I am waiting for the the L’Oreal carriage to come get me to roll out the red carpet at the 2018 Cannes Film Festival Festival wearing a total look from my father’s Soninke tribe. Mali strong (indigo bazin).

Fatou N’diaye posted these history-making words last week as she became the first-ever beauty ambassador to appear on behalf of a major cosmetics company, in this case L’Oreal, wearing full African traditional dress. The Glow Up loved seeing N’diaye schooling the “in” crowd on the Croisette, the famous boardwalk along the beach where paparazzi gather to snap photos of celebrities attending the Cannes Film festival.

I did some independent study on what N’diaye’s traditional African robes mean after the details in her post made me curious about the origins of her history-making red-carpet look.

The term “boubou” refers to the classic robe. Men wear a classic boubou paired with a matching shirt and trousers underneath. Women wear it with a matching wrapper or pagne and head tie. For the film festival on the French Riviera, N’diaye eschewed the head tie, opting instead to adorn her hair with gold beading and medallions.

“Bazin” is a French-patois word that translates to “brocade.” And bazin indigo is a special dying process for the Soninke region that is widely regarded as the best in the world and has also become an economic force in Mali since the divestment of Western business interests in 2012 after a military coup. Also tagged in the post is @thearitsane.shop, the spot that whipped up N’diaye’s designer boubous.

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N’diaye is well-known in Paris and Afro-French circles for the BlackBeautyBag blog she founded in 2007, which now has over 108,000 followers. Regal and resplendent, wearing cornrows and a flowing robe, N’diaye issued a second post commemorating her appearance at Cannes on behalf of L’Oreal that read, “Like all women of Soninke, I am wearing my grand boubou in bazin fabric, dyed blue by the artisan shop.”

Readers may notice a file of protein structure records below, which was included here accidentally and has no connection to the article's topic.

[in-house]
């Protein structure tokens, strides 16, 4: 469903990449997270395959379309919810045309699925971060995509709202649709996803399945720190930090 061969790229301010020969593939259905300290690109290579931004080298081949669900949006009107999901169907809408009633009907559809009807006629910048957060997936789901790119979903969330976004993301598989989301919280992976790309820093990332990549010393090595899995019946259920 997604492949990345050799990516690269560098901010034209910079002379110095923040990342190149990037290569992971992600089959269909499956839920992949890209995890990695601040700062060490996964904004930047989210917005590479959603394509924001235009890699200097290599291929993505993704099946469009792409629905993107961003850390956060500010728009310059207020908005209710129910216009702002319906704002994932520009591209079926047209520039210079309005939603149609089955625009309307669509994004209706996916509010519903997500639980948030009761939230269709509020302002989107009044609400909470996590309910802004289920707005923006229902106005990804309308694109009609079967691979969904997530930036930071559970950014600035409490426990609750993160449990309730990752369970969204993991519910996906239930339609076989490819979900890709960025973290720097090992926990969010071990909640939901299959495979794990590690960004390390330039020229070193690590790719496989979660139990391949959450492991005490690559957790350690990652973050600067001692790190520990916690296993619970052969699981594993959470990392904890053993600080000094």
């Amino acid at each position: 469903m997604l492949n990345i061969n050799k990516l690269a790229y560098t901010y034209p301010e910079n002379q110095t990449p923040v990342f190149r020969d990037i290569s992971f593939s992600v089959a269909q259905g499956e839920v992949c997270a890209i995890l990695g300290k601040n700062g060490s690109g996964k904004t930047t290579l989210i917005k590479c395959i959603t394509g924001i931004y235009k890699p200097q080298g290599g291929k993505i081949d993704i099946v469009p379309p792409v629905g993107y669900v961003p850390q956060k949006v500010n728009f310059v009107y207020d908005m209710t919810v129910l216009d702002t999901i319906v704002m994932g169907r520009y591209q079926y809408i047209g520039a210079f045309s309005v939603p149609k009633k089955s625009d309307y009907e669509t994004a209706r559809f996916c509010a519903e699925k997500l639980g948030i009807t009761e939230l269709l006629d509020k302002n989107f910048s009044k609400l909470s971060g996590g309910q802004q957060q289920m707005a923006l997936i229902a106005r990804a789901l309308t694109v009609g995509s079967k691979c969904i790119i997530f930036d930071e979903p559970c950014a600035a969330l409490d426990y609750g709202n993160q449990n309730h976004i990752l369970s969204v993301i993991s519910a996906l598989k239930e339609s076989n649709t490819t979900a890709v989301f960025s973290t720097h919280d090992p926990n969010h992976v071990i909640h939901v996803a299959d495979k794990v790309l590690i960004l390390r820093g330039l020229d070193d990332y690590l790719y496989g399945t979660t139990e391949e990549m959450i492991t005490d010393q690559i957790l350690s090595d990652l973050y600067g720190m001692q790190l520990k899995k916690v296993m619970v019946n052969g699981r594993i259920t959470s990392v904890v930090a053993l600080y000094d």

Since the day N’Diaye graced the red carpet for L’Oreal, the outpouring of support and joy from her fans has kept her Instagram lit with glowing praises. N’diaye was equally moved by her fans.

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Here’s the translation:

I will not forget this 2018 Cannes Edition with @L’Orealmakeup. Since 2014 I’ve had the honor of integrating their #beautyfamily and working with their awesome teams. This is the 4th year I crowned the red carpet. […] I’ll make you a confession.. I cried. I have received so many messages of love and encouragement that I proudly wore ethnic dress outfit. I am at a stage in my life where I no longer have to apologize for being who I am. I don’t like it and I’ve never done it in my life, but with age it’s something [I feel even more] strongly about it. You know, I really wanted to come and dress like this because I remember when I was younger and it’s still the same today, the least celebrated women on social networks are “black” women. It’s not only outside of their community. Most of the time this kind of gangrene is spread by us (men and women) too. I remember growing up and on FB, people would hide pictures of their moms in the ethnic dress from Mali and Senegal. I would hear Soninke women mocked as clowns. How many times did I see my friends hiding when their parents came to pick them up from school because they were ashamed of their parents in traditional dress. It’s up to us to break this chain of shame and bring honor to our culture. We’re the first to cry cultural appropriation when the big European luxury companies copy our art and fashion, well, we even don’t wear our traditional clothes when we go to work or out at night or in our daily lives. We think of these clothes as something we wear when we’re staying at home—not for going out. Wouldn’t it be good to learn that no one would mock you for wearing these clothes, if we could learn to wear them with pride and confidence and feel assured that when you wear [traditional dress] it reflects well on you. It’s an honor to wear this dress of an African queen and to never forget to celebrate the Africa I love.

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Fatou N’diaye, we see you. We hear you. Thank you for fighting for black women to see ourselves, and our culture, as beautiful.